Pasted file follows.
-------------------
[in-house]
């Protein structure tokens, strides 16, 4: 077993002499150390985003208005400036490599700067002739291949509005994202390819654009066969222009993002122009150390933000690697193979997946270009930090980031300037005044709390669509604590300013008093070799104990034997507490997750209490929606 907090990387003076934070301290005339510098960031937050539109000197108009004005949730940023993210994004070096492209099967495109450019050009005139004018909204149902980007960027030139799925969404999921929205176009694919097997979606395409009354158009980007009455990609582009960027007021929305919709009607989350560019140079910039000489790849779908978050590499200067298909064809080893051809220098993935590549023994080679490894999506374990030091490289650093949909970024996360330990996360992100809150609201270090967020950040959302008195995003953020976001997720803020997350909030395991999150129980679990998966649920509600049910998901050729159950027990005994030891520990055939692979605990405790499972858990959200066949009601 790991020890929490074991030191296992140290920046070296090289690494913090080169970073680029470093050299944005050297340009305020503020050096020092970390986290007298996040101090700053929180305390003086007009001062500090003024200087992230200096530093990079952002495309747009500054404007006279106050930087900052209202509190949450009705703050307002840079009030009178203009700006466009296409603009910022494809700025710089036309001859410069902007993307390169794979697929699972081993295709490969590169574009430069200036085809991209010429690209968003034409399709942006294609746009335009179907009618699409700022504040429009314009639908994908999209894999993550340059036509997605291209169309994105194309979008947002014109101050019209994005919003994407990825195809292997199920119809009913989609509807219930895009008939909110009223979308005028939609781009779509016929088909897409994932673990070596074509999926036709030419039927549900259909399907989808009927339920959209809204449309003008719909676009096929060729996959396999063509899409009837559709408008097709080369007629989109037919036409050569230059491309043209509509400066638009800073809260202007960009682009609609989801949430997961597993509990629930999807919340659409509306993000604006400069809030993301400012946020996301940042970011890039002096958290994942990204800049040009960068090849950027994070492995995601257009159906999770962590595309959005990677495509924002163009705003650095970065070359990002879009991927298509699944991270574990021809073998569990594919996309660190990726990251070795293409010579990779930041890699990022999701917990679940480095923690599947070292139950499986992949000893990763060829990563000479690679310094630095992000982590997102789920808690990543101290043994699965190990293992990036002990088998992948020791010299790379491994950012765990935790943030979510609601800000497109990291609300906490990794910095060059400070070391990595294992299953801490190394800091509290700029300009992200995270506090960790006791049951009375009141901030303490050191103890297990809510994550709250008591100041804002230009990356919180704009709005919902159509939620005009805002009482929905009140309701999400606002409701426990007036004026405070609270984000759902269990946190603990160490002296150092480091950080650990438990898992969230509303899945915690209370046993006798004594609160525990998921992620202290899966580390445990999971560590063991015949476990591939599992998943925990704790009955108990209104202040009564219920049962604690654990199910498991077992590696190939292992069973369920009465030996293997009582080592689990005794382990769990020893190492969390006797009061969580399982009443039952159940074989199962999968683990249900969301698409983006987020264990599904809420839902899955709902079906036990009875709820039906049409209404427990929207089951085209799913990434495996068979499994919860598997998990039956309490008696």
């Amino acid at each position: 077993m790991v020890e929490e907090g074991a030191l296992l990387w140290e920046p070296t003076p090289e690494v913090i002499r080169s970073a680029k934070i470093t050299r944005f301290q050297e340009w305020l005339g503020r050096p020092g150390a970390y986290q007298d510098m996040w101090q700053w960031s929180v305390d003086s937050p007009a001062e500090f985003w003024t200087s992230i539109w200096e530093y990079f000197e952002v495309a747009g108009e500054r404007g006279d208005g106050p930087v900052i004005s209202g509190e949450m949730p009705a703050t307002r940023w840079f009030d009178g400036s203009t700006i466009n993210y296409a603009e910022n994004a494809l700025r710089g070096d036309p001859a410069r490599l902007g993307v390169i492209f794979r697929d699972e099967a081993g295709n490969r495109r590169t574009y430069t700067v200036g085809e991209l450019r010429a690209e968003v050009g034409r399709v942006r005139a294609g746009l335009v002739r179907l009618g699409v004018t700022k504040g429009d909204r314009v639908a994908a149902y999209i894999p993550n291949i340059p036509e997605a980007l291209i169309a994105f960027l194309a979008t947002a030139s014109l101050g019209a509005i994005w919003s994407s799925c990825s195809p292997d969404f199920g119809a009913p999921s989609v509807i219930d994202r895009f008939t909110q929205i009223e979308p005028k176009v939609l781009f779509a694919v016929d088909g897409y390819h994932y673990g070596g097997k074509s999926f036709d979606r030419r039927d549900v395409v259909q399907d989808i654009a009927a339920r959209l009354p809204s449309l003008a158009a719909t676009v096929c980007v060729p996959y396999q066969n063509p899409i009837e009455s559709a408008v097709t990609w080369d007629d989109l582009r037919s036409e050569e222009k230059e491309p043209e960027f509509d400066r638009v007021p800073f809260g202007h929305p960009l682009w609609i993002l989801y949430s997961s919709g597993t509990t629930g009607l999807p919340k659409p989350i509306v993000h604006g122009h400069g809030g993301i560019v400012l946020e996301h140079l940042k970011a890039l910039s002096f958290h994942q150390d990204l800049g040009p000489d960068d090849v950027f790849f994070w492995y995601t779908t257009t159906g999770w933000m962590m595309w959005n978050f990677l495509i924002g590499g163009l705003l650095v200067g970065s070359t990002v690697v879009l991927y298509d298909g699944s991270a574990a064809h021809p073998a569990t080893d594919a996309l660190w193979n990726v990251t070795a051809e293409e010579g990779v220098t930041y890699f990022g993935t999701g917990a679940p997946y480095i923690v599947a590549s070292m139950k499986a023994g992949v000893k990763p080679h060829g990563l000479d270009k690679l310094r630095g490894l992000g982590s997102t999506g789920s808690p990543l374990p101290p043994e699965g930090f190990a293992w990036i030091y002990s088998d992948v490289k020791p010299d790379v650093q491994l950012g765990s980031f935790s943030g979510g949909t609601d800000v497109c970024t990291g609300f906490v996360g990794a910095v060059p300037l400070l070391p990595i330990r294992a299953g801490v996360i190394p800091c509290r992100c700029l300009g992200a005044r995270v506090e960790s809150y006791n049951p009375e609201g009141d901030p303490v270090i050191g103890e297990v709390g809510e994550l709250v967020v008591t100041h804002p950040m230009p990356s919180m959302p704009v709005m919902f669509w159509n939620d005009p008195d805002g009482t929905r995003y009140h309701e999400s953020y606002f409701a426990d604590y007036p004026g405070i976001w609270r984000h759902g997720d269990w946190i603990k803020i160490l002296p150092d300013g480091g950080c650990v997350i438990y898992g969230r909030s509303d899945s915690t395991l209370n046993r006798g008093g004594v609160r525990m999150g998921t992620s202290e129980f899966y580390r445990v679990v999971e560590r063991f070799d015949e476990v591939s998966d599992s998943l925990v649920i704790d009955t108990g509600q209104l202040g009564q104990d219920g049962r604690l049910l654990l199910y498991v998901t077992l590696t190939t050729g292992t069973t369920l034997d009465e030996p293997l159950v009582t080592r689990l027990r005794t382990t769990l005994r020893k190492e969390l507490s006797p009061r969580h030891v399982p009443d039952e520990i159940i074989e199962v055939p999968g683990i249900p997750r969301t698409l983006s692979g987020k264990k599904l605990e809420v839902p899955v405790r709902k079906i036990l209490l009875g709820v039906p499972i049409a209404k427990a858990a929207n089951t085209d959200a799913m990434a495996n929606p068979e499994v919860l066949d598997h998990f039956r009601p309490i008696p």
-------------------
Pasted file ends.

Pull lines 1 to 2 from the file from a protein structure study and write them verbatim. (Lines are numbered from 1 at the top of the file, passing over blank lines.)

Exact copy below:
[in-house]
């Protein structure tokens, strides 16, 4: 077993002499150390985003208005400036490599700067002739291949509005994202390819654009066969222009993002122009150390933000690697193979997946270009930090980031300037005044709390669509604590300013008093070799104990034997507490997750209490929606 907090990387003076934070301290005339510098960031937050539109000197108009004005949730940023993210994004070096492209099967495109450019050009005139004018909204149902980007960027030139799925969404999921929205176009694919097997979606395409009354158009980007009455990609582009960027007021929305919709009607989350560019140079910039000489790849779908978050590499200067298909064809080893051809220098993935590549023994080679490894999506374990030091490289650093949909970024996360330990996360992100809150609201270090967020950040959302008195995003953020976001997720803020997350909030395991999150129980679990998966649920509600049910998901050729159950027990005994030891520990055939692979605990405790499972858990959200066949009601 790991020890929490074991030191296992140290920046070296090289690494913090080169970073680029470093050299944005050297340009305020503020050096020092970390986290007298996040101090700053929180305390003086007009001062500090003024200087992230200096530093990079952002495309747009500054404007006279106050930087900052209202509190949450009705703050307002840079009030009178203009700006466009296409603009910022494809700025710089036309001859410069902007993307390169794979697929699972081993295709490969590169574009430069200036085809991209010429690209968003034409399709942006294609746009335009179907009618699409700022504040429009314009639908994908999209894999993550340059036509997605291209169309994105194309979008947002014109101050019209994005919003994407990825195809292997199920119809009913989609509807219930895009008939909110009223979308005028939609781009779509016929088909897409994932673990070596074509999926036709030419039927549900259909399907989808009927339920959209809204449309003008719909676009096929060729996959396999063509899409009837559709408008097709080369007629989109037919036409050569230059491309043209509509400066638009800073809260202007960009682009609609989801949430997961597993509990629930999807919340659409509306993000604006400069809030993301400012946020996301940042970011890039002096958290994942990204800049040009960068090849950027994070492995995601257009159906999770962590595309959005990677495509924002163009705003650095970065070359990002879009991927298509699944991270574990021809073998569990594919996309660190990726990251070795293409010579990779930041890699990022999701917990679940480095923690599947070292139950499986992949000893990763060829990563000479690679310094630095992000982590997102789920808690990543101290043994699965190990293992990036002990088998992948020791010299790379491994950012765990935790943030979510609601800000497109990291609300906490990794910095060059400070070391990595294992299953801490190394800091509290700029300009992200995270506090960790006791049951009375009141901030303490050191103890297990809510994550709250008591100041804002230009990356919180704009709005919902159509939620005009805002009482929905009140309701999400606002409701426990007036004026405070609270984000759902269990946190603990160490002296150092480091950080650990438990898992969230509303899945915690209370046993006798004594609160525990998921992620202290899966580390445990999971560590063991015949476990591939599992998943925990704790009955108990209104202040009564219920049962604690654990199910498991077992590696190939292992069973369920009465030996293997009582080592689990005794382990769990020893190492969390006797009061969580399982009443039952159940074989199962999968683990249900969301698409983006987020264990599904809420839902899955709902079906036990009875709820039906049409209404427990929207089951085209799913990434495996068979499994919860598997998990039956309490008696």